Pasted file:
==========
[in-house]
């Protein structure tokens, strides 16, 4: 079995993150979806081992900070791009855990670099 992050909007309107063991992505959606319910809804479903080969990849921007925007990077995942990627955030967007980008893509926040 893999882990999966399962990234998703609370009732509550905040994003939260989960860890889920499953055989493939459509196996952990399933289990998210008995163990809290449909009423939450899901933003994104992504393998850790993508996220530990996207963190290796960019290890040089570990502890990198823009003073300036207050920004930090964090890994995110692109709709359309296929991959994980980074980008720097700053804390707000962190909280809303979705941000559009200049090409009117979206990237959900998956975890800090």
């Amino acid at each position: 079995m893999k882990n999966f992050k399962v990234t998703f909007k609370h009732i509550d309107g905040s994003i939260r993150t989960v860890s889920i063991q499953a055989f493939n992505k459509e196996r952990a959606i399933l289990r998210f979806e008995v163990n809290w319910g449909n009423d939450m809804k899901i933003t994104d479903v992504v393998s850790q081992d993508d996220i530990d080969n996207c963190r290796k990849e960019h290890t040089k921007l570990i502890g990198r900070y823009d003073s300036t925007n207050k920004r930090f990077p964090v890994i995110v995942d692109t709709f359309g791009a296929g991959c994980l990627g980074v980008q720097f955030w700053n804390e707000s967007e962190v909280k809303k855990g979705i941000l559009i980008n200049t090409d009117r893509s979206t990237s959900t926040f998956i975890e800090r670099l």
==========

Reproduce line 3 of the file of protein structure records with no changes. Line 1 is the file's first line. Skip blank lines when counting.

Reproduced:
């Amino acid at each position: 079995m893999k882990n999966f992050k399962v990234t998703f909007k609370h009732i509550d309107g905040s994003i939260r993150t989960v860890s889920i063991q499953a055989f493939n992505k459509e196996r952990a959606i399933l289990r998210f979806e008995v163990n809290w319910g449909n009423d939450m809804k899901i933003t994104d479903v992504v393998s850790q081992d993508d996220i530990d080969n996207c963190r290796k990849e960019h290890t040089k921007l570990i502890g990198r900070y823009d003073s300036t925007n207050k920004r930090f990077p964090v890994i995110v995942d692109t709709f359309g791009a296929g991959c994980l990627g980074v980008q720097f955030w700053n804390e707000s967007e962190v909280k809303k855990g979705i941000l559009i980008n200049t090409d009117r893509s979206t990237s959900t926040f998956i975890e800090r670099l």